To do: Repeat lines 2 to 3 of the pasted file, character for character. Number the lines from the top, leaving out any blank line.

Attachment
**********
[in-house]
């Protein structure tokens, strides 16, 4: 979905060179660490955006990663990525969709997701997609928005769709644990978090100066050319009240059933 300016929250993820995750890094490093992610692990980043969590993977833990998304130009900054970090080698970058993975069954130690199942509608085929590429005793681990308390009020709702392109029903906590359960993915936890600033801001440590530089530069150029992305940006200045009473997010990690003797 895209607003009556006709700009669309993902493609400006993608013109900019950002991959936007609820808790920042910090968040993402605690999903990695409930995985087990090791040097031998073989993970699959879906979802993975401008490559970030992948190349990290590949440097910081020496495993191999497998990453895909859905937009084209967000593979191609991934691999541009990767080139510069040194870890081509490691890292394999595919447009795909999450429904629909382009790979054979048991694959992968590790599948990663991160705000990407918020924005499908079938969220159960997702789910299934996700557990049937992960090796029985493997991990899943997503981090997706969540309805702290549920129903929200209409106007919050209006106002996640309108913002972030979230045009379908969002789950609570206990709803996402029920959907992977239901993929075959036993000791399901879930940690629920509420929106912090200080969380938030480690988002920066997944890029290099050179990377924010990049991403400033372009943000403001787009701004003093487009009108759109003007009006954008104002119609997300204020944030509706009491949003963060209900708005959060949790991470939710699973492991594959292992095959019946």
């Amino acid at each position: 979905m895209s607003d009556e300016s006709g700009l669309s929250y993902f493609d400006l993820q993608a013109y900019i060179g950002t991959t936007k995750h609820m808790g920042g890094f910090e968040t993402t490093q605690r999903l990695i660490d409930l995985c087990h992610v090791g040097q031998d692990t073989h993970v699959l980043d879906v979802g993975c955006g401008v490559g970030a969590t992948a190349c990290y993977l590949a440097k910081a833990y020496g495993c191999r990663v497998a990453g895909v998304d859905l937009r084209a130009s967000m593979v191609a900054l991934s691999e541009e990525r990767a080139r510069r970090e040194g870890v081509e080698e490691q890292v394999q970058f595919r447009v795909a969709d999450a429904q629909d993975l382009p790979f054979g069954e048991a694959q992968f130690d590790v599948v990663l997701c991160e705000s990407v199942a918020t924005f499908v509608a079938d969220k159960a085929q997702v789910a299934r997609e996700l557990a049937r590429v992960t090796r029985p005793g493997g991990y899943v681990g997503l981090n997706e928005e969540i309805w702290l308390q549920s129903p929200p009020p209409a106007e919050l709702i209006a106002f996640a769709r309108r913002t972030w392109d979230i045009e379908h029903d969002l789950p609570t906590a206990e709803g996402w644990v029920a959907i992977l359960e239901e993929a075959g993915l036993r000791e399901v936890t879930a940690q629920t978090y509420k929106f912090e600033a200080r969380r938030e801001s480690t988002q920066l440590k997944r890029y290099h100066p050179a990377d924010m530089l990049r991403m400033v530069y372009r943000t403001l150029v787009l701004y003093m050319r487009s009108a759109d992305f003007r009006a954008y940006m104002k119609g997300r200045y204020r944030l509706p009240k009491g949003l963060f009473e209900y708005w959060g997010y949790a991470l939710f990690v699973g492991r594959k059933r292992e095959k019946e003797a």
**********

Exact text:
């Protein structure tokens, strides 16, 4: 979905060179660490955006990663990525969709997701997609928005769709644990978090100066050319009240059933 300016929250993820995750890094490093992610692990980043969590993977833990998304130009900054970090080698970058993975069954130690199942509608085929590429005793681990308390009020709702392109029903906590359960993915936890600033801001440590530089530069150029992305940006200045009473997010990690003797 895209607003009556006709700009669309993902493609400006993608013109900019950002991959936007609820808790920042910090968040993402605690999903990695409930995985087990090791040097031998073989993970699959879906979802993975401008490559970030992948190349990290590949440097910081020496495993191999497998990453895909859905937009084209967000593979191609991934691999541009990767080139510069040194870890081509490691890292394999595919447009795909999450429904629909382009790979054979048991694959992968590790599948990663991160705000990407918020924005499908079938969220159960997702789910299934996700557990049937992960090796029985493997991990899943997503981090997706969540309805702290549920129903929200209409106007919050209006106002996640309108913002972030979230045009379908969002789950609570206990709803996402029920959907992977239901993929075959036993000791399901879930940690629920509420929106912090200080969380938030480690988002920066997944890029290099050179990377924010990049991403400033372009943000403001787009701004003093487009009108759109003007009006954008104002119609997300204020944030509706009491949003963060209900708005959060949790991470939710699973492991594959292992095959019946």
């Amino acid at each position: 979905m895209s607003d009556e300016s006709g700009l669309s929250y993902f493609d400006l993820q993608a013109y900019i060179g950002t991959t936007k995750h609820m808790g920042g890094f910090e968040t993402t490093q605690r999903l990695i660490d409930l995985c087990h992610v090791g040097q031998d692990t073989h993970v699959l980043d879906v979802g993975c955006g401008v490559g970030a969590t992948a190349c990290y993977l590949a440097k910081a833990y020496g495993c191999r990663v497998a990453g895909v998304d859905l937009r084209a130009s967000m593979v191609a900054l991934s691999e541009e990525r990767a080139r510069r970090e040194g870890v081509e080698e490691q890292v394999q970058f595919r447009v795909a969709d999450a429904q629909d993975l382009p790979f054979g069954e048991a694959q992968f130690d590790v599948v990663l997701c991160e705000s990407v199942a918020t924005f499908v509608a079938d969220k159960a085929q997702v789910a299934r997609e996700l557990a049937r590429v992960t090796r029985p005793g493997g991990y899943v681990g997503l981090n997706e928005e969540i309805w702290l308390q549920s129903p929200p009020p209409a106007e919050l709702i209006a106002f996640a769709r309108r913002t972030w392109d979230i045009e379908h029903d969002l789950p609570t906590a206990e709803g996402w644990v029920a959907i992977l359960e239901e993929a075959g993915l036993r000791e399901v936890t879930a940690q629920t978090y509420k929106f912090e600033a200080r969380r938030e801001s480690t988002q920066l440590k997944r890029y290099h100066p050179a990377d924010m530089l990049r991403m400033v530069y372009r943000t403001l150029v787009l701004y003093m050319r487009s009108a759109d992305f003007r009006a954008y940006m104002k119609g997300r200045y204020r944030l509706p009240k009491g949003l963060f009473e209900y708005w959060g997010y949790a991470l939710f990690v699973g492991r594959k059933r292992e095959k019946e003797a």